- Pakistan has begun consultations on nomination of an ad hoc judge for the Kulbhushan Jadhav case
- The case being heard at the International Court of Justice (ICJ)
The government of Pakistan has begun consultations on nomination of an ad hoc judge for the Kulbhushan Jadhav case being heard at the International Court of Justice (ICJ), local media reported on Tuesday. The move is intended to strengthen Pakistan’s legal team fighting the case at the ICJ.
Jadhav was sentenced to death by a military court in Pakistan on April 10 over terror and espionage charges. On India’s request, the ICJ had stayed his execution on May 18.
“During the tenure of deposed prime minister Nawaz Sharif, former Supreme Court judge Khalilur Rehman Ramday was approached, but he declined the nomination,” the Express Tribune newspaper report said.
The report said that the attorney general’s office has forwarded names of senior lawyer Makhdoom Ali Khan, former chief justice Tassaduq Hussain Jilani and former prime minister of Jordon Awn Shawkat Al-Khasawneh to the PM’s office for consideration.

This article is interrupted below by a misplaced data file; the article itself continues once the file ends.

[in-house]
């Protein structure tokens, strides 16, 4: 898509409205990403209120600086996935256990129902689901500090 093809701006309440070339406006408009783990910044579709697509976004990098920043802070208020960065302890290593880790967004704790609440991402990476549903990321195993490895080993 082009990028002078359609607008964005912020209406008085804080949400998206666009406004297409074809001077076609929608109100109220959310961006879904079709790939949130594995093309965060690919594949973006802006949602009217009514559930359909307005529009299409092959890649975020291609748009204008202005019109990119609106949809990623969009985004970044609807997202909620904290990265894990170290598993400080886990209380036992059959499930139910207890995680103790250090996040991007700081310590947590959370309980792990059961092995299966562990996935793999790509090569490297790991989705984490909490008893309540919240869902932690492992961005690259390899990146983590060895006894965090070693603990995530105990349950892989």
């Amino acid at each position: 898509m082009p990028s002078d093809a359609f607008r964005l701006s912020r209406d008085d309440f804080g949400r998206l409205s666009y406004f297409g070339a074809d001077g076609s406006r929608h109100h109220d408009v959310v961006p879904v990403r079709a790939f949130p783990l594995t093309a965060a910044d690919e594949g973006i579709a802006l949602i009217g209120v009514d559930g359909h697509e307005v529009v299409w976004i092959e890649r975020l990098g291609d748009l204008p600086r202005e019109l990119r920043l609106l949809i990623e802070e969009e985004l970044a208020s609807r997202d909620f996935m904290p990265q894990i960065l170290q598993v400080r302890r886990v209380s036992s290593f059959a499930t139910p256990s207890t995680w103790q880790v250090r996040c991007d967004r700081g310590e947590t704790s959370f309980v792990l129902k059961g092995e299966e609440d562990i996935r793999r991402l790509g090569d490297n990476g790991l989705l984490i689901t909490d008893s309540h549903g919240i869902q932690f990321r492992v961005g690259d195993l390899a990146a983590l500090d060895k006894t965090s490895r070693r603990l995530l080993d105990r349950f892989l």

Makhdoom Ali Khan, considered as favourite for the job, has experience in cases of international arbitration and had represented eight different countries in international courts.
The nomination of an ad hoc judge, according to sources, will be finalised after receiving inputs from the Foreign Office and the military establishment. In June, the ICJ had directed Indian authorities to file their pleadings in the case before September 13. Sources claimed the name of the ad hoc judge will be finalised next month, soon after the Indian side files its documents.
Meanwhile, Pakistan Bar Council (PBC) representative Raheel Kamran Sheikh has called upon the government to seek the Parliament’s approval on the appointment of the ad hoc judge. Only one person has previously been appointed as ICJ judge in Pakistan’s history — former foreign minister Zafarullah Khan, who was appointed in 1954 and later became the president of the court. Yaqub Ali Khan and Sharifuddin Pirzada both served as ad hoc judges, as did Zafarullah.